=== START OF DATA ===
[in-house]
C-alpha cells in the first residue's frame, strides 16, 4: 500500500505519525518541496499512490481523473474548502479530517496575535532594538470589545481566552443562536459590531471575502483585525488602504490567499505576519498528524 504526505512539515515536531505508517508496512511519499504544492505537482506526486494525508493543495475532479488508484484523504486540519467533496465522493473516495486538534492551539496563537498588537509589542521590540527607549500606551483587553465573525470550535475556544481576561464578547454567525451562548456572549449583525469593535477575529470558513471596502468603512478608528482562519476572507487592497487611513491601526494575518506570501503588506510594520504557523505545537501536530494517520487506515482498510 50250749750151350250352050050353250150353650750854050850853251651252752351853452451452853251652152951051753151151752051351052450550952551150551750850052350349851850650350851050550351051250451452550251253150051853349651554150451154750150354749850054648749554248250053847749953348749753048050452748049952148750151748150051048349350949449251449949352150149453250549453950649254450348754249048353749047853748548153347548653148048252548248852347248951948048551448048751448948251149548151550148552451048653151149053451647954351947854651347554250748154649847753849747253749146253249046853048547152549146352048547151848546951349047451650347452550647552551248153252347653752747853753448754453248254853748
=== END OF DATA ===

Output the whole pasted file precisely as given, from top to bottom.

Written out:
[in-house]
C-alpha cells in the first residue's frame, strides 16, 4: 500500500505519525518541496499512490481523473474548502479530517496575535532594538470589545481566552443562536459590531471575502483585525488602504490567499505576519498528524 504526505512539515515536531505508517508496512511519499504544492505537482506526486494525508493543495475532479488508484484523504486540519467533496465522493473516495486538534492551539496563537498588537509589542521590540527607549500606551483587553465573525470550535475556544481576561464578547454567525451562548456572549449583525469593535477575529470558513471596502468603512478608528482562519476572507487592497487611513491601526494575518506570501503588506510594520504557523505545537501536530494517520487506515482498510 50250749750151350250352050050353250150353650750854050850853251651252752351853452451452853251652152951051753151151752051351052450550952551150551750850052350349851850650350851050550351051250451452550251253150051853349651554150451154750150354749850054648749554248250053847749953348749753048050452748049952148750151748150051048349350949449251449949352150149453250549453950649254450348754249048353749047853748548153347548653148048252548248852347248951948048551448048751448948251149548151550148552451048653151149053451647954351947854651347554250748154649847753849747253749146253249046853048547152549146352048547151848546951349047451650347452550647552551248153252347653752747853753448754453248254853748